Magnetic memory method and (active) thermography

At the 11th European Conference on Non-Destructive Testing, two of the methods discussed were particularly interesting and appear to have the potential to become more mainstream NDT applications.

The first is the magnetic memory method (MMM) detecting technique. This can be used in the diagnosis of impending failure in ferromagnetic parts. The product ranges that can be tested include gear teeth, pipelines, machines and structures. The principle of the method is the ability of the application to detect a stress concentration area prior to the formation of the first micro-cracks. It does this by using sensors/transducers that measure the magnetic Barkhausen noise. There are no consumables and the power usage is minimal. It would appear that the method has some limitations but, as the very lively discussions that began in English soon became heated and in a language that I am unfamiliar with, I was unable to ascertain what was being discussed.

The second is (active) thermography, which requires the component to be thermally stimulated (heated), which can be carried out using heating lamps, lasers, ultrasounds or microwaves. With electroconductive materials, eddy currents are one of the possible heating methods. The results are viewed and captured using a thermographic camera. Recently, I saw a thermographic camera attachment for an iPhone, which appeared to work well and could help develop this application to becoming portable and site-friendly. This is a very eco-friendly method and could be a replacement for both magnetic particle (MT) and penetrant testing (PT). The disadvantages are similar to both MT and PT in that broad, shallow flaws and flaws at the bottom of a sharp profile change are difficult to detect.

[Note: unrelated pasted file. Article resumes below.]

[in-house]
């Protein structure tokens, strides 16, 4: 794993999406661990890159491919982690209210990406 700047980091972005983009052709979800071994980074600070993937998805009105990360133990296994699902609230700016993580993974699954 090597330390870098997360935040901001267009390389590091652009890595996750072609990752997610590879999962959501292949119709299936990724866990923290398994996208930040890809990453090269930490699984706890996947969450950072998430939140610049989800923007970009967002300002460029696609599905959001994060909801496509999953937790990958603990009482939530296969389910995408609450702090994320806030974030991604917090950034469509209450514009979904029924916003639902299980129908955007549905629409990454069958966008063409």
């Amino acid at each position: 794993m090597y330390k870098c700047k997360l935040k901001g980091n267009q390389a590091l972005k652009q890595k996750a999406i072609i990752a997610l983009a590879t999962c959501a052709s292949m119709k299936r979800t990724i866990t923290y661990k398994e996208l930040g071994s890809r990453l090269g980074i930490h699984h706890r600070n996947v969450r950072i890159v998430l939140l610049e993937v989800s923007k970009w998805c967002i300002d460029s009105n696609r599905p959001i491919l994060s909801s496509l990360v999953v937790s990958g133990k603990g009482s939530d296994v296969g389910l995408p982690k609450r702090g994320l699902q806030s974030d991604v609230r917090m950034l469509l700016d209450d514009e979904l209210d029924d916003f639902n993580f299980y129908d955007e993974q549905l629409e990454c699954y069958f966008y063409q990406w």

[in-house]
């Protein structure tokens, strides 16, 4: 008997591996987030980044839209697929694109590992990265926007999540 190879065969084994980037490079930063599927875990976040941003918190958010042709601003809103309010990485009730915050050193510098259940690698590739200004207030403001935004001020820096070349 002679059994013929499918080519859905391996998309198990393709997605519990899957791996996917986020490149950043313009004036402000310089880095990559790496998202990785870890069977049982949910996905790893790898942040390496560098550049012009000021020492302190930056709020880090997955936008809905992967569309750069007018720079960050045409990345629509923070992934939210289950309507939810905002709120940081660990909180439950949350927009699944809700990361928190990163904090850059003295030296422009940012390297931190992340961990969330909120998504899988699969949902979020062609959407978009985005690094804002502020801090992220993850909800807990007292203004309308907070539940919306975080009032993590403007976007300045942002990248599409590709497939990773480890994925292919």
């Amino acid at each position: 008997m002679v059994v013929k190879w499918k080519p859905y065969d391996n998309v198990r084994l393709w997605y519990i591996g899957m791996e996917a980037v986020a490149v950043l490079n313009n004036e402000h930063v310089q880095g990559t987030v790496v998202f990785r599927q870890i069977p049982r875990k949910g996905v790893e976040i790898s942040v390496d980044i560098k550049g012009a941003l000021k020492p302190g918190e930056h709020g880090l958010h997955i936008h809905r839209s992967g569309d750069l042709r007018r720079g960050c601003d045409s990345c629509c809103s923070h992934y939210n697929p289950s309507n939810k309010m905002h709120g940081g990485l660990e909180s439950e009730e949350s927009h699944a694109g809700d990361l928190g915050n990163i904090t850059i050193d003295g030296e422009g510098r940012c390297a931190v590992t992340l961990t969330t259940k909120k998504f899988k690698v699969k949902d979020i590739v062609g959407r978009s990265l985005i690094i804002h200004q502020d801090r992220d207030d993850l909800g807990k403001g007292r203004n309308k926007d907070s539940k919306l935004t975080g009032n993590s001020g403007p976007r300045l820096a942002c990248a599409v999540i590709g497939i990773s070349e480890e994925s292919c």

The programme presentations from the 11th ECNDT provided me with some interesting facts:

  • Less than 10% of the NDT operators said the customers had NOT applied pressure on them to change the results of the inspection. Do the 90% plus customers need to sign up to a code of ethics?

  • Just over 30% of the UT operators could measure the remaining wall thickness for in-service inspection to the level of accuracy required. Does this justify additional specific on-the-job training?

  • There are nearly as many 70 plus year-olds working in NDT as there are under 30 year-olds.

Does this mean NDT keeps you fit, that NDT staff do not have suitable pension schemes or that NDT is a great occupation?

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